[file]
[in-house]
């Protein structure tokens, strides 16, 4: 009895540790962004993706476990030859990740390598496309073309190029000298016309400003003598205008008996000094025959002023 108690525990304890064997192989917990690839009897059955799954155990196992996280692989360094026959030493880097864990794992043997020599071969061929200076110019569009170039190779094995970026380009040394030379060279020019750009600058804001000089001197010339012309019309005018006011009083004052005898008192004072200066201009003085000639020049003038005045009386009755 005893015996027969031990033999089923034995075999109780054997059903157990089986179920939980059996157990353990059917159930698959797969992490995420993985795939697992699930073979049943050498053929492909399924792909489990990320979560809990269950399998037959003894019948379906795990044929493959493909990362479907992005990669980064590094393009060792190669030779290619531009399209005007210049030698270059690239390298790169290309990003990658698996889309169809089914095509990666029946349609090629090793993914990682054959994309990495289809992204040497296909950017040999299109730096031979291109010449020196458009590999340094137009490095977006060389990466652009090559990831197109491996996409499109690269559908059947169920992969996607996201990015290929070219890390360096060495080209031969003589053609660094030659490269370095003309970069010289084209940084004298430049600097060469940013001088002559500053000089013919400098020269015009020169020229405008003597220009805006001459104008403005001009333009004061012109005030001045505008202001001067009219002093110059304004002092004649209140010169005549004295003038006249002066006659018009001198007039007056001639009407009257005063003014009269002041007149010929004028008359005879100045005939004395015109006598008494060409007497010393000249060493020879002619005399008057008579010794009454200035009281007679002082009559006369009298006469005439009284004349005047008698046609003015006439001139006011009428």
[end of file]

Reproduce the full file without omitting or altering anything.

[in-house]
């Protein structure tokens, strides 16, 4: 009895540790962004993706476990030859990740390598496309073309190029000298016309400003003598205008008996000094025959002023 108690525990304890064997192989917990690839009897059955799954155990196992996280692989360094026959030493880097864990794992043997020599071969061929200076110019569009170039190779094995970026380009040394030379060279020019750009600058804001000089001197010339012309019309005018006011009083004052005898008192004072200066201009003085000639020049003038005045009386009755 005893015996027969031990033999089923034995075999109780054997059903157990089986179920939980059996157990353990059917159930698959797969992490995420993985795939697992699930073979049943050498053929492909399924792909489990990320979560809990269950399998037959003894019948379906795990044929493959493909990362479907992005990669980064590094393009060792190669030779290619531009399209005007210049030698270059690239390298790169290309990003990658698996889309169809089914095509990666029946349609090629090793993914990682054959994309990495289809992204040497296909950017040999299109730096031979291109010449020196458009590999340094137009490095977006060389990466652009090559990831197109491996996409499109690269559908059947169920992969996607996201990015290929070219890390360096060495080209031969003589053609660094030659490269370095003309970069010289084209940084004298430049600097060469940013001088002559500053000089013919400098020269015009020169020229405008003597220009805006001459104008403005001009333009004061012109005030001045505008202001001067009219002093110059304004002092004649209140010169005549004295003038006249002066006659018009001198007039007056001639009407009257005063003014009269002041007149010929004028008359005879100045005939004395015109006598008494060409007497010393000249060493020879002619005399008057008579010794009454200035009281007679002082009559006369009298006469005439009284004349005047008698046609003015006439001139006011009428």